Crestwood applied for two use variances, pursuant to N.J.S.A. 40:55D-70(d), for relief from the use restrictions in the RD zone. One use variance was required because the proposed residential use for the apartments is not permitted in the RD zone. The second use variance was needed because the proposed commercial uses for the 10.9-acre site did not meet the criteria for this size project. By Township ordinance, mixed use developments in the RD zones containing retail uses are permitted only if the minimum total area to be developed is one hundred acres. Hamilton Twp., N.J., Land Dev. Code § 160-80(1)(b)(7)(i) (1979).
At its appearance before the Board, Crestwood also sought preliminary site plan approval of the entire project and final site plan approval of "phase one," consisting of sixty units in the southern residential village. Phase two included the commercial section, and phase three included the other sixty units of garden apartments.
The application sought bulk variances for "front, side, and rear yard setbacks, the distance between the two principal buildings, parking area setbacks from any lot line, [the] minimum buffer area along any common property line in the residential districts, and [a] ground sign setback from the property line." This last variance was sought for a ground-mounted, thirty-square-foot sign to be placed ten feet from the right-of-way. The plan complied with other RD zone requirements, such as building height and maximum impervious surface coverage.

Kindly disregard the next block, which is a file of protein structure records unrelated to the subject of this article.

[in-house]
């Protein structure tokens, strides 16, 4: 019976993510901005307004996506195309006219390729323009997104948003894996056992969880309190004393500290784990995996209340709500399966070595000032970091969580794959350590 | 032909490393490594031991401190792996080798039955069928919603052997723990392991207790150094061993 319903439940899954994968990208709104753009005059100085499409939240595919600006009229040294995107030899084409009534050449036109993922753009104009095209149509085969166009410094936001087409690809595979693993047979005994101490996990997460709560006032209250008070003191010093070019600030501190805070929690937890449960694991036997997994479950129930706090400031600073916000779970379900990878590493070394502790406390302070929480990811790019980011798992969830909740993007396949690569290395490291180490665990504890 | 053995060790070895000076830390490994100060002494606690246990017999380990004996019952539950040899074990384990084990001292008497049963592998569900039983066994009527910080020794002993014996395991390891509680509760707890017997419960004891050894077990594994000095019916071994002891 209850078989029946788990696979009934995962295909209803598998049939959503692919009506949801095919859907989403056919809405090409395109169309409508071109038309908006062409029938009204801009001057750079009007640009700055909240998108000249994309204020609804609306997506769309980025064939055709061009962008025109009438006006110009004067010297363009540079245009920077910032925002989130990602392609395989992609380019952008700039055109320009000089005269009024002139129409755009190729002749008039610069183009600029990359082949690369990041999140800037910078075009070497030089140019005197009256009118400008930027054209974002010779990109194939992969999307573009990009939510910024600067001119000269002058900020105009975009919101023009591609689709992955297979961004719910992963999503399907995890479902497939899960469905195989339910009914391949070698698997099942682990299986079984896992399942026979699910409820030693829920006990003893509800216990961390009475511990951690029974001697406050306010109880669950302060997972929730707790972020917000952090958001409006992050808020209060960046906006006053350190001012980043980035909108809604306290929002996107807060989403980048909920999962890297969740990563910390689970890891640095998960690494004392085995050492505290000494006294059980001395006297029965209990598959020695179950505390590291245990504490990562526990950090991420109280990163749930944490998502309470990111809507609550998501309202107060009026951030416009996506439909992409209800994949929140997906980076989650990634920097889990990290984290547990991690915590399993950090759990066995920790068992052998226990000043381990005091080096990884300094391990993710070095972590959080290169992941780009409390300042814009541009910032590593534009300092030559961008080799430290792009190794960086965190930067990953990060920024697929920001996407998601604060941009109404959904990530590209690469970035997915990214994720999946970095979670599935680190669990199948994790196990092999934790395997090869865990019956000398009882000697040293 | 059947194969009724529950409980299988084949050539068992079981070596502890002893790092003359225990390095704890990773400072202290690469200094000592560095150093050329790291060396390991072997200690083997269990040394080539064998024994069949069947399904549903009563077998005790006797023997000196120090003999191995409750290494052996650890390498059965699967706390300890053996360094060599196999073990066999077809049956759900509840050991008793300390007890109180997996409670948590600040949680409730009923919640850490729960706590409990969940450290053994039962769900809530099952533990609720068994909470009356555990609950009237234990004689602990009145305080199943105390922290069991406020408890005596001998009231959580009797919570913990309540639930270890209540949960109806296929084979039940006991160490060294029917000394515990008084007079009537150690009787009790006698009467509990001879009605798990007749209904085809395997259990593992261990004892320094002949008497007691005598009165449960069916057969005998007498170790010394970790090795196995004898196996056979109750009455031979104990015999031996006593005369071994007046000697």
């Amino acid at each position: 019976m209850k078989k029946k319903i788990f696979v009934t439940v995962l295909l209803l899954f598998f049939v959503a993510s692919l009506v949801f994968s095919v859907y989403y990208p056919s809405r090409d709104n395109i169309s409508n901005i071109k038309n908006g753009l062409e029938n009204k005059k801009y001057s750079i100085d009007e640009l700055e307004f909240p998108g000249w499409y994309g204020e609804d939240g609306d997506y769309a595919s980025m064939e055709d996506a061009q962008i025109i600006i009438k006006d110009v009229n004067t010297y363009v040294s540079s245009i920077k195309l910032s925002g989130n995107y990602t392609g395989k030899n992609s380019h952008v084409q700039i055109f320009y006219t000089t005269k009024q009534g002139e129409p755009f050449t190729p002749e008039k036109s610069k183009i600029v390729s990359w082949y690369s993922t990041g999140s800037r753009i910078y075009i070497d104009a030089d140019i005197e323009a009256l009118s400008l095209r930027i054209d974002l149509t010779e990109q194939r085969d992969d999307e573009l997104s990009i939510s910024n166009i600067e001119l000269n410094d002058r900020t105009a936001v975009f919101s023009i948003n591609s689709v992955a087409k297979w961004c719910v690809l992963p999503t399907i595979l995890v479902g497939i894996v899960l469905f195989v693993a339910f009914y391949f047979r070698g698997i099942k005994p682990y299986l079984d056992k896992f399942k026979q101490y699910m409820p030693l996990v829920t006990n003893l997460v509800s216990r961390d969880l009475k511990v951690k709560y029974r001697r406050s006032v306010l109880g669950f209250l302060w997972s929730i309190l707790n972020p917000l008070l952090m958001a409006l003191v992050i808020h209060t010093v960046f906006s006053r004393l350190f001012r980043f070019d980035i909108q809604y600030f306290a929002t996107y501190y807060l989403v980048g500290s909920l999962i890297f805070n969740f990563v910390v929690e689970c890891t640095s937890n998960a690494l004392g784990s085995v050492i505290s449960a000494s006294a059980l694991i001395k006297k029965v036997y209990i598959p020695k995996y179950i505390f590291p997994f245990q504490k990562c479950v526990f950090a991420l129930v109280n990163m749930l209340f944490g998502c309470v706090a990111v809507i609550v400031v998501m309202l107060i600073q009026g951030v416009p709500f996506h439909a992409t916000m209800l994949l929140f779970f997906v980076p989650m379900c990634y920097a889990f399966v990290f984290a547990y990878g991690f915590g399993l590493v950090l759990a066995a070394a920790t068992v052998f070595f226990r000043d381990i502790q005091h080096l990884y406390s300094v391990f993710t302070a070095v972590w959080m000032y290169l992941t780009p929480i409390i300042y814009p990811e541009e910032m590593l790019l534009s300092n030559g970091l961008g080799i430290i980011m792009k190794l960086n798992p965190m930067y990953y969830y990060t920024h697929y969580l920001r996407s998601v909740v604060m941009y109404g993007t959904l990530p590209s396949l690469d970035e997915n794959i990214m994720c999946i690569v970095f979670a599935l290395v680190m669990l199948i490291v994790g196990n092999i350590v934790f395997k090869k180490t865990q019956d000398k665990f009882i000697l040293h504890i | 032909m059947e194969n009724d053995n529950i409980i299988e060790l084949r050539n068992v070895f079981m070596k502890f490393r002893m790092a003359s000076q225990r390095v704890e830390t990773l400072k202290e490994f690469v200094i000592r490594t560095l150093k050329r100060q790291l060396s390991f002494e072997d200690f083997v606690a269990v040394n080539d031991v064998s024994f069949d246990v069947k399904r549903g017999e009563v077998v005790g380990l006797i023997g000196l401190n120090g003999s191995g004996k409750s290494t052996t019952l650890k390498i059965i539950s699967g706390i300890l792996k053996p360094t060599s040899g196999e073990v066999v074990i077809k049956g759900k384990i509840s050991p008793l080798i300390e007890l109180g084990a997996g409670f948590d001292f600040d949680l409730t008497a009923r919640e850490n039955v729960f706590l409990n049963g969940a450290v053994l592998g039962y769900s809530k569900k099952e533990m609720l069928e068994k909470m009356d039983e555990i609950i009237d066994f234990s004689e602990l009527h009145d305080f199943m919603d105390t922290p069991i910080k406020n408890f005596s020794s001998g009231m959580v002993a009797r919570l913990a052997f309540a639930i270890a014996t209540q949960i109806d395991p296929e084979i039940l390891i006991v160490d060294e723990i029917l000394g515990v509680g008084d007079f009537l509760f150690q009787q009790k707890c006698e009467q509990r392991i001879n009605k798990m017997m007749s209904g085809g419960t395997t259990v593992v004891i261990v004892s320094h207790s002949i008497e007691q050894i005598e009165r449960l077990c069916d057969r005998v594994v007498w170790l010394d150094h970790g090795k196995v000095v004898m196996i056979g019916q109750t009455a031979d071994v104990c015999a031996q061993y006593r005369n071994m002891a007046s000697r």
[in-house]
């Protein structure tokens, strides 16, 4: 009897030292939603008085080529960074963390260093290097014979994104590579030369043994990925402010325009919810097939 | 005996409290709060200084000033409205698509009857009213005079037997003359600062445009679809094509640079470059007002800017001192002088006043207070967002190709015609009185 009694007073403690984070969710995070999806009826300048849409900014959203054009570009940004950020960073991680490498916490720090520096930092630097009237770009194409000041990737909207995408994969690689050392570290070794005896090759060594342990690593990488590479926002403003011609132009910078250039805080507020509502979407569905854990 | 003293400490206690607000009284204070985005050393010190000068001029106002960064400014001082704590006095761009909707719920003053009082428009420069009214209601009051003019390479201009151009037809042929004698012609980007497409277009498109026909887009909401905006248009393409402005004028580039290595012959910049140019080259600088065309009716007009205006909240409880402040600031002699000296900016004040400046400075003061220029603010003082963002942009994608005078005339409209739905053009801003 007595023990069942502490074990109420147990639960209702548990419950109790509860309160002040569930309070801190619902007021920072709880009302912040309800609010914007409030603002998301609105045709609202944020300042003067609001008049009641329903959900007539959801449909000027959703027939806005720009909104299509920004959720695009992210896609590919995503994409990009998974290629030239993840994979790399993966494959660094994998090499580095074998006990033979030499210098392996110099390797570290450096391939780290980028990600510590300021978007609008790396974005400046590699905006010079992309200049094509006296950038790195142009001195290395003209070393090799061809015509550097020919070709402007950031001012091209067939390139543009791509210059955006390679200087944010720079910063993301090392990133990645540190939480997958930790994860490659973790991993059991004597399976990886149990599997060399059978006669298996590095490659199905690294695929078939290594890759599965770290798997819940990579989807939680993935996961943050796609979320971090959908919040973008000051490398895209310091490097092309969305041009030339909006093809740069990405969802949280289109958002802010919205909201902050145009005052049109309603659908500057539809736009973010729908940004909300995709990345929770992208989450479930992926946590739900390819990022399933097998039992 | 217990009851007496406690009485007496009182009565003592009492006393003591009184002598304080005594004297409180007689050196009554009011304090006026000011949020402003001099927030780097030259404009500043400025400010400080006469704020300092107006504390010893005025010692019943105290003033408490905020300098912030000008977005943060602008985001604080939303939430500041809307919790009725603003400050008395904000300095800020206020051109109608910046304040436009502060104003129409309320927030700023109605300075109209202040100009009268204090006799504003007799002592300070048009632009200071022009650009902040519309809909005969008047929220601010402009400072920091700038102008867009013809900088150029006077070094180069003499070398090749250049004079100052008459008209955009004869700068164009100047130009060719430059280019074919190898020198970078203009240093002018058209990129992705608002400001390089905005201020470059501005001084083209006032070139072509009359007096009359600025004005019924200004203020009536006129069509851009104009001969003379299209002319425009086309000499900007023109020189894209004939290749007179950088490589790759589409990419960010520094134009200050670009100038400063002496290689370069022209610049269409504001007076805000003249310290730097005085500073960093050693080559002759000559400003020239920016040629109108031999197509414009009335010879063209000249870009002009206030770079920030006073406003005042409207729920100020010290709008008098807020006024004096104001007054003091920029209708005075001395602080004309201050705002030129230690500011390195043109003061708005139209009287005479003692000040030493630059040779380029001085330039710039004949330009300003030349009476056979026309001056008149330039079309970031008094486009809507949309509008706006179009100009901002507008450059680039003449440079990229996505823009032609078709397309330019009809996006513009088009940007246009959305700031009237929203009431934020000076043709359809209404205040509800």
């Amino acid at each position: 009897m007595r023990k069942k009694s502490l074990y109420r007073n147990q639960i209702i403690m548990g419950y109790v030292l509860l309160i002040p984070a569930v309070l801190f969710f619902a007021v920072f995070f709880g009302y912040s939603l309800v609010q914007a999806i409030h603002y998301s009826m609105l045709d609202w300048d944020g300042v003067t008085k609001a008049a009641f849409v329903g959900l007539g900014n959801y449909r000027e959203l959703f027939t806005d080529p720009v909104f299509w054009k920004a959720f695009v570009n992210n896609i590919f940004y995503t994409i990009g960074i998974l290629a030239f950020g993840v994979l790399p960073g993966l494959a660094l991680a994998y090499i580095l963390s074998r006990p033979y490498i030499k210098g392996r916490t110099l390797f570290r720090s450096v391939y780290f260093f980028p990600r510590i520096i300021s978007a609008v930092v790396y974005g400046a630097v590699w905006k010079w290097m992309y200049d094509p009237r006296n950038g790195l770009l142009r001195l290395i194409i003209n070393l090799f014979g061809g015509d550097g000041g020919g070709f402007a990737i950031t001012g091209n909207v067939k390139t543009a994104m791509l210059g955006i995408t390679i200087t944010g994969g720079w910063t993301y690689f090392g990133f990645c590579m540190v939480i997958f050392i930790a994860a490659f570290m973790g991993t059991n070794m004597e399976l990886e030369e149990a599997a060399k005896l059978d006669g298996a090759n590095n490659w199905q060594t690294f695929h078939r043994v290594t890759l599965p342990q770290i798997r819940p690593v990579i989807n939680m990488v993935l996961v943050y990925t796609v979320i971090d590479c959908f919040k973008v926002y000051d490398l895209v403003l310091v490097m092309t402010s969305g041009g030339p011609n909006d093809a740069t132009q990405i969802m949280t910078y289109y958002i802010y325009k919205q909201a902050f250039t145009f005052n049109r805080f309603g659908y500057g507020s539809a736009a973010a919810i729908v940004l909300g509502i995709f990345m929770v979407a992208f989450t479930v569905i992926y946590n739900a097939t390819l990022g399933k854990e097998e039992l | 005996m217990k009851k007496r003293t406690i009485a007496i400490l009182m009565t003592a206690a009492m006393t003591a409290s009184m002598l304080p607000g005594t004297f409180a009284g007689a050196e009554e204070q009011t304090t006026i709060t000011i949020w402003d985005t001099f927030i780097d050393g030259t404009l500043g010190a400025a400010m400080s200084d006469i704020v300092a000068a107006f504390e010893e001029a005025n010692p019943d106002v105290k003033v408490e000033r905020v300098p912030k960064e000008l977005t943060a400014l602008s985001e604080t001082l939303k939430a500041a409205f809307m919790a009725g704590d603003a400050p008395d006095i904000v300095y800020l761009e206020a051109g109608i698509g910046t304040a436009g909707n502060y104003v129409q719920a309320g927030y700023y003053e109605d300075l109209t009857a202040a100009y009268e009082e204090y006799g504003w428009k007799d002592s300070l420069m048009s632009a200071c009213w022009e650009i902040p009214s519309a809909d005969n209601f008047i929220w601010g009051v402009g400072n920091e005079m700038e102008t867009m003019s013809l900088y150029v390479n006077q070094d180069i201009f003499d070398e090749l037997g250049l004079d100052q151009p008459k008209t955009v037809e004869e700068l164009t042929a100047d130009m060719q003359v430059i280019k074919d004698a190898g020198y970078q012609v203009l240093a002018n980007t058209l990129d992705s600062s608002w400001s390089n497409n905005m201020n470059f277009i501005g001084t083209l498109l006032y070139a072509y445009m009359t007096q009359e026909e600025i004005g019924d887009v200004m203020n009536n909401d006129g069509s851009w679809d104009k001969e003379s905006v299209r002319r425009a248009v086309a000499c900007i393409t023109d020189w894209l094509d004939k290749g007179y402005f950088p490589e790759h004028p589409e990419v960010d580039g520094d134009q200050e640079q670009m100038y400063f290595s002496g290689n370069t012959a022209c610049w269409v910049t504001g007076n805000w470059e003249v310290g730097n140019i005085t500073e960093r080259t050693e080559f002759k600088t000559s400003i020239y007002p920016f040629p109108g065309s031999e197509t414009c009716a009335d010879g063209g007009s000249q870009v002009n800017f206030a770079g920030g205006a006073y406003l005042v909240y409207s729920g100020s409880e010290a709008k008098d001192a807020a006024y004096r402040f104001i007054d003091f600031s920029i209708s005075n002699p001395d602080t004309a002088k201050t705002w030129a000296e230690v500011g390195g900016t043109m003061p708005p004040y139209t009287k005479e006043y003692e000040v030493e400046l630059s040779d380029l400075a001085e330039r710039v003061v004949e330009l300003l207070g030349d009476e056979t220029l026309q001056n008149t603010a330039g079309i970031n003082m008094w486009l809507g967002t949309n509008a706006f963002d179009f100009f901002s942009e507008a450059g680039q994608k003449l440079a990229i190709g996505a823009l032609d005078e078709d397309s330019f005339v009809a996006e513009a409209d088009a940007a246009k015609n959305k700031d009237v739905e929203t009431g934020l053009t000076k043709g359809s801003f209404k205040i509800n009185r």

The application also sought several design waivers. One was for a commercial area loading berth, with deliveries to be made during off hours so that truck parking would not conflict with the users of the commercial parking lot. Another design waiver was for the size of the garden apartments. The third design waiver sought was in connection with the distance between the ground level openings on each apartment building.
According to the project's architect, the apartment buildings were designed to have "no front or back . . . . So, basically, all the way around the apartment it always looks like a front elevation." The apartment buildings were to be connected by a shared vestibule. The residents would have access to the secure lobby level from all parking areas. Each of the two-bedroom residential units would be approximately the same size, 45 by 24 feet, totaling 1100 square feet.
The commercial portion of the project included three sixty-foot deep, one-story buildings with decorative dormers or cupolas. The HVAC systems would be either "wall type units" or outside condensers "that could be easily landscaped and screened."